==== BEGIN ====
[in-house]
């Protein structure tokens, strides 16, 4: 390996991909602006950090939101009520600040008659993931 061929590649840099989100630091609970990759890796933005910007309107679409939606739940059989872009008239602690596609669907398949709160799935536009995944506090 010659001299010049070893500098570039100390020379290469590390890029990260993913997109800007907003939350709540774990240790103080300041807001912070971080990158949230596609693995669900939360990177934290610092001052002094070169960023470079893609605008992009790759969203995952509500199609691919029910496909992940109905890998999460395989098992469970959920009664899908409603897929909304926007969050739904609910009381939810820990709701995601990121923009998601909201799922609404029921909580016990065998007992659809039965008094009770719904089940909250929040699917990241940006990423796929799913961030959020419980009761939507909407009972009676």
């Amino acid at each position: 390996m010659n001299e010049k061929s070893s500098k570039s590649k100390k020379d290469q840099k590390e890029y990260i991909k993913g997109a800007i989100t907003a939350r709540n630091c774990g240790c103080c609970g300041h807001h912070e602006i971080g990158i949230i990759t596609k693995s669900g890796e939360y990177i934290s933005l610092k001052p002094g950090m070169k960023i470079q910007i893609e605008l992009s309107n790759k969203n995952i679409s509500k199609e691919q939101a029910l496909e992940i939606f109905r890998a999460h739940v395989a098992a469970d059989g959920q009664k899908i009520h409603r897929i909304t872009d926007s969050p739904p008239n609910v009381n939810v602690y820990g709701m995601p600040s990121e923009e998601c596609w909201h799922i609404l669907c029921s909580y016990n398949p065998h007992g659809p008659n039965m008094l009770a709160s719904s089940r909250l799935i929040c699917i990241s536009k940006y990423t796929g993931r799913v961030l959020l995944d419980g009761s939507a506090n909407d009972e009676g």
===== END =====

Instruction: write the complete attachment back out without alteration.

[in-house]
């Protein structure tokens, strides 16, 4: 390996991909602006950090939101009520600040008659993931 061929590649840099989100630091609970990759890796933005910007309107679409939606739940059989872009008239602690596609669907398949709160799935536009995944506090 010659001299010049070893500098570039100390020379290469590390890029990260993913997109800007907003939350709540774990240790103080300041807001912070971080990158949230596609693995669900939360990177934290610092001052002094070169960023470079893609605008992009790759969203995952509500199609691919029910496909992940109905890998999460395989098992469970959920009664899908409603897929909304926007969050739904609910009381939810820990709701995601990121923009998601909201799922609404029921909580016990065998007992659809039965008094009770719904089940909250929040699917990241940006990423796929799913961030959020419980009761939507909407009972009676």
């Amino acid at each position: 390996m010659n001299e010049k061929s070893s500098k570039s590649k100390k020379d290469q840099k590390e890029y990260i991909k993913g997109a800007i989100t907003a939350r709540n630091c774990g240790c103080c609970g300041h807001h912070e602006i971080g990158i949230i990759t596609k693995s669900g890796e939360y990177i934290s933005l610092k001052p002094g950090m070169k960023i470079q910007i893609e605008l992009s309107n790759k969203n995952i679409s509500k199609e691919q939101a029910l496909e992940i939606f109905r890998a999460h739940v395989a098992a469970d059989g959920q009664k899908i009520h409603r897929i909304t872009d926007s969050p739904p008239n609910v009381n939810v602690y820990g709701m995601p600040s990121e923009e998601c596609w909201h799922i609404l669907c029921s909580y016990n398949p065998h007992g659809p008659n039965m008094l009770a709160s719904s089940r909250l799935i929040c699917i990241s536009k940006y990423t796929g993931r799913v961030l959020l995944d419980g009761s939507a506090n909407d009972e009676g």